Here’s How You Might Be Sabotaging Your Weight Loss
If you think you might need a little extra help in shifting some of your weight, then one or two of these ideas will be helpful.
Sometimes, no matter how hard you try, you just can’t seem to shift that extra weight. It may be your diet, maybe too much stress in your life, it could be oestrogen dominance or any number of things.
If you are not sure what’s happening for you, check the list below to see whether any of them might be holding you back.
1. Relying on crash diets
These are really only helpful if you have some major event but you have to lose weight quickly for, but this is not a recipe for long-term for success.
Perhaps your diet plan calls for nothing but grapefruit or cabbage soup each day. You slash your daily calories to fewer than 1,000, and sure enough, the pounds melt away.
But when you eat so few calories, you train your metabolism to slow down. Once the diet is over, you have a body that burns calories more slowly, and you usually regain the weight.
2. Skipping breakfast
it really is the most important meal of the day, and although missing breakfast seems like a simple way to cut calories, it can make you hungry the rest of the day.
This may lead to unplanned snacking at work and eating a supersized portion at lunch, making calorie counts soar.
But breakfasts that are high in protein and fibre can curb hunger throughout the day. In fact, studies show people who eat breakfast every morning are more likely to maintain a healthy weight.
3. Losing track of snacks
Maybe you count calories at every meal, but what about all those nibbles in between? There’s the bag of crisps at your desk, the little slice of cake at a party, the ‘taste’ of your kids ice cream cone.
All of this mindless munching adds up and could sabotage an otherwise well-planned diet. If you’re serious about counting calories, you may want to use your smartphone or a notebook to keep track of each bite.
4. Not snacking at all
While mindless snacking can pad your waistline, thoughtful snacking may do just the opposite.
People who eat several small meals and snacks a day are more likely to control hunger and lose weight. Snacking helps keep your metabolism in high gear, especially if the snacks are protein-rich.
Having a few nuts is a good, high-protein choice, and research suggests people who snack on nuts tend to be slimmer than those who don’t.
5. Loading up on low-fat
Low-fat products can play an important role in your diet. Just remember that low-fat isn’t the same as low-calorie, and it’s not a license to take second and third helpings.
If you pile your plate with low-fat cake, you may end up eating more calories than if you had a smaller slice of regular cake.
The best way to know how much fat, sugar, and calories you’re getting is to check the nutritional label.
6. Sipping too many calories
When counting calories, many of us tend to overlook what’s in our drinks. This is a big mistake when you consider that some fancy coffees and alcoholic beverages have more than 500 calories.
Even the calories in fruit juice and soft drinks can add up quickly.
7. Drinking too little water
This is one of the simplest diet mistakes to fix because water is essential for burning calories.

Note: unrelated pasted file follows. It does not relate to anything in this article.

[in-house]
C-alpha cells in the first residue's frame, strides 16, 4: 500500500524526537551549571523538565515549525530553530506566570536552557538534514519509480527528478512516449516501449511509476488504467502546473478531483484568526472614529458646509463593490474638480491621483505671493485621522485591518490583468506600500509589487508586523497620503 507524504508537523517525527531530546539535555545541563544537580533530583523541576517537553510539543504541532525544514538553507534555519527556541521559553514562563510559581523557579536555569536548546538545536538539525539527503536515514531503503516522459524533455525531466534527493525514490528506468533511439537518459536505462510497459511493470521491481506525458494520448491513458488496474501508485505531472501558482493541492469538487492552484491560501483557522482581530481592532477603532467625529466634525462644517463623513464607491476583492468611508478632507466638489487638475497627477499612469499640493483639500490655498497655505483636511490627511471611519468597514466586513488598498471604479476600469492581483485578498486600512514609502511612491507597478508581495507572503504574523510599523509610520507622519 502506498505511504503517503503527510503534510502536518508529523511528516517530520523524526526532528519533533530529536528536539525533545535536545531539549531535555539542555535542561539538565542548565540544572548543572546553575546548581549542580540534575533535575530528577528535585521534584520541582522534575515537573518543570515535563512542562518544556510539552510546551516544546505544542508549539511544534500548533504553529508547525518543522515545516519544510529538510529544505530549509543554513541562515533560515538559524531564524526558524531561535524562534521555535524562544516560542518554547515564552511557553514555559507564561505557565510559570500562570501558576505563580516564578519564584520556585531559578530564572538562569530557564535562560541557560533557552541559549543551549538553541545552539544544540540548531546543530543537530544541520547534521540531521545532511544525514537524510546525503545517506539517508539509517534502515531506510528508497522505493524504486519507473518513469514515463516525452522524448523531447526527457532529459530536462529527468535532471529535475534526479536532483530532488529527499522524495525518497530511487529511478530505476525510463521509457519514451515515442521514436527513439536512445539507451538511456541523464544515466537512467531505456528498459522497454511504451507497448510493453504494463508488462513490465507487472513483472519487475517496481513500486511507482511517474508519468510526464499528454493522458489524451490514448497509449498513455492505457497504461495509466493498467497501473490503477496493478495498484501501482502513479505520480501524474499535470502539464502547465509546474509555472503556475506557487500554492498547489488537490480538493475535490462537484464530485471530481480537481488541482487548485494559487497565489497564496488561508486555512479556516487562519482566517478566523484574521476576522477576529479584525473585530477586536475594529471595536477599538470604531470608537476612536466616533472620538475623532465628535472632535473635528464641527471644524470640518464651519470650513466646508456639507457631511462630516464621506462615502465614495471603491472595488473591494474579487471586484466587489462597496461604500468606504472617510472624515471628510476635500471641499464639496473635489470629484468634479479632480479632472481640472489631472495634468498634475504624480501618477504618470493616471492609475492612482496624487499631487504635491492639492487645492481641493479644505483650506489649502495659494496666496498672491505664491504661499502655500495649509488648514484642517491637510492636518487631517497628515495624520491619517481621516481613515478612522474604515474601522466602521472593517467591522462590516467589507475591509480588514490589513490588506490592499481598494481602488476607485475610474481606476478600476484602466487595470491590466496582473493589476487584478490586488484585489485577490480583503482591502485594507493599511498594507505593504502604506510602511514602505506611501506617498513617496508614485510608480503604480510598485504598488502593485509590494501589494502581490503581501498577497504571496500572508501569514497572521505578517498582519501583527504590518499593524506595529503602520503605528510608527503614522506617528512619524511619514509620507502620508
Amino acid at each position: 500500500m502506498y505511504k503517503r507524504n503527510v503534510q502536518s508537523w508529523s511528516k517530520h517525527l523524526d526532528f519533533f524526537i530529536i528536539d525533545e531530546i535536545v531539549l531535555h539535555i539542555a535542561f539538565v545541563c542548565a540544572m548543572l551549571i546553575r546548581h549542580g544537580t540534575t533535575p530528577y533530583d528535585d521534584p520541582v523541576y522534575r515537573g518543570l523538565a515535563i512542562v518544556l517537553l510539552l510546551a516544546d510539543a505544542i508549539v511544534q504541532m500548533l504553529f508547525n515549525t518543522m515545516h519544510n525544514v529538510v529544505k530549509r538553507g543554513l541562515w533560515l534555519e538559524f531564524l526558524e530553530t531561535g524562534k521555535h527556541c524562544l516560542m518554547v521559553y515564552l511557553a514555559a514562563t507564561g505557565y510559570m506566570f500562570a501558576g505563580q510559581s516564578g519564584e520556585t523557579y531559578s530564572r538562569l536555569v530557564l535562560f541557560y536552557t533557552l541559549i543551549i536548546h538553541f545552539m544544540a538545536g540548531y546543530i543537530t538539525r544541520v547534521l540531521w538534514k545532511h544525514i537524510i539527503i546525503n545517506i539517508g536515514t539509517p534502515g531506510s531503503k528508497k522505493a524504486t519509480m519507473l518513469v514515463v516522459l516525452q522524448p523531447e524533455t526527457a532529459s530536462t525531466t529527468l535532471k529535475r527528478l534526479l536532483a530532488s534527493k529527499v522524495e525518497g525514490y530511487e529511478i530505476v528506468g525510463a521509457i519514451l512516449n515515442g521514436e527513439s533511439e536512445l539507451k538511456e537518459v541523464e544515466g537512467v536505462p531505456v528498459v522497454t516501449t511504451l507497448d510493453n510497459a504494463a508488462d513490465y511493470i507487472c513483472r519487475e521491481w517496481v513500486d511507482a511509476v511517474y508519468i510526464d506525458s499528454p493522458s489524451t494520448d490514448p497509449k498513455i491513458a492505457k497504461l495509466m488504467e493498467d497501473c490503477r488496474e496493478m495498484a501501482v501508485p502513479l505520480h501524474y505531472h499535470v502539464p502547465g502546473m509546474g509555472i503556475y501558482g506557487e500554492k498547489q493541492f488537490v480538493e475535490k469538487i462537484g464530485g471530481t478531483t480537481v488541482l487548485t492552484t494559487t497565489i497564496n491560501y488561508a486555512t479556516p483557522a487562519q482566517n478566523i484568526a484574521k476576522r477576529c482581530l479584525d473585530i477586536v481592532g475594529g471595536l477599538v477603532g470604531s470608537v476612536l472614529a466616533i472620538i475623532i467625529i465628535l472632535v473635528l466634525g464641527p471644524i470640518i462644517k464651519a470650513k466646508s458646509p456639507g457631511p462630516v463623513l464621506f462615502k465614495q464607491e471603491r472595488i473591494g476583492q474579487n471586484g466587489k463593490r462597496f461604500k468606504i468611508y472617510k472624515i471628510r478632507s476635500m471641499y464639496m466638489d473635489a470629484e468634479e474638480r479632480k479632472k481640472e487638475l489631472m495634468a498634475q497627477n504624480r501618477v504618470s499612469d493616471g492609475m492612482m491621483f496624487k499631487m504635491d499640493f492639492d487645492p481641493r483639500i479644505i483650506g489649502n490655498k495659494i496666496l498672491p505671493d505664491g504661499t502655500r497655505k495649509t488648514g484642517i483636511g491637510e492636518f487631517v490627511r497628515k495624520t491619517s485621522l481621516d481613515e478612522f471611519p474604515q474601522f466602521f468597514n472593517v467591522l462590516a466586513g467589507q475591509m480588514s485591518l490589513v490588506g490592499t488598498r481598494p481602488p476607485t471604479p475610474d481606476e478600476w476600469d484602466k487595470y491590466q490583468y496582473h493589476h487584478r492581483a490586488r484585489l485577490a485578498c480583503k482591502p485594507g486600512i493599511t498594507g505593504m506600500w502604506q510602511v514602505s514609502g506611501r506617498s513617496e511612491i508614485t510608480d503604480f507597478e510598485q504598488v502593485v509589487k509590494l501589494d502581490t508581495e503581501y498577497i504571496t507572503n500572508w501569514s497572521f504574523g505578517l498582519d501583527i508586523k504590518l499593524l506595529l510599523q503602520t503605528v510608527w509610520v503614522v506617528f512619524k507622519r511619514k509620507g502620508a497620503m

If you let yourself get dehydrated, your metabolism drags, and that means slower weight loss. So try adding a glass of water to every meal and snack.
8. Ditching dairy
Full-fat milk, cheese, and ice cream are taboo for many dieters, but ditching dairy foods may be counterproductive.
Some research suggests the body burns more fat when it gets enough calcium and produces more fat when it’s calcium-deprived.
Calcium supplements do not appear to yield the same benefits, so dairy may have other things going for it, too. Stick to nonfat or low-fat dairy options.
9. Too many fast food takeaways
Yes it is convenient after a hectic day, and you can always order salad or other healthier option.
But once you’re there, can you resist that milkshake or extra fries? And if you allow yourself the ease of fast food once, it could become a habit.
According to one long-term study, people who ate fast food more than twice a week gained 10 more pounds than those who had it less than once a week.
10. Setting unrealistic goals
Telling yourself you’ll lose 20 pounds your first week is probably setting yourself up for failure. If you know you won’t be able to do it, you may never start your diet in the first place.
If you diet and lose 5 pounds in a week, instead of celebrating, you may feel discouraged that you didn’t reach your goal.
A realistic goal is vital to successful dieting. If you’re not sure what your goal should be, talk to a dietitian but for healthy long-term weight loss a slow and steady loss of 2-3 pounds a week is sustainable.
if any of these factors have been holding you back, it’s not a major undertaking to make some slight changes that could really make a big difference.
It’s certainly true that at Menopause for many women the issue will be one of oestrogen dominance so check your hormone balance, make sure you’re getting regular exercise, and as little stress as possible as all these will also impact your weight.
Choose a healthy diet that will give you good nutrition and support such as the Mediterranean diet, the DASH diet or the diet to beat oestrogen dominance to help with hormonal weight gain.
Stress too is definitely a factor, so have a look at his article: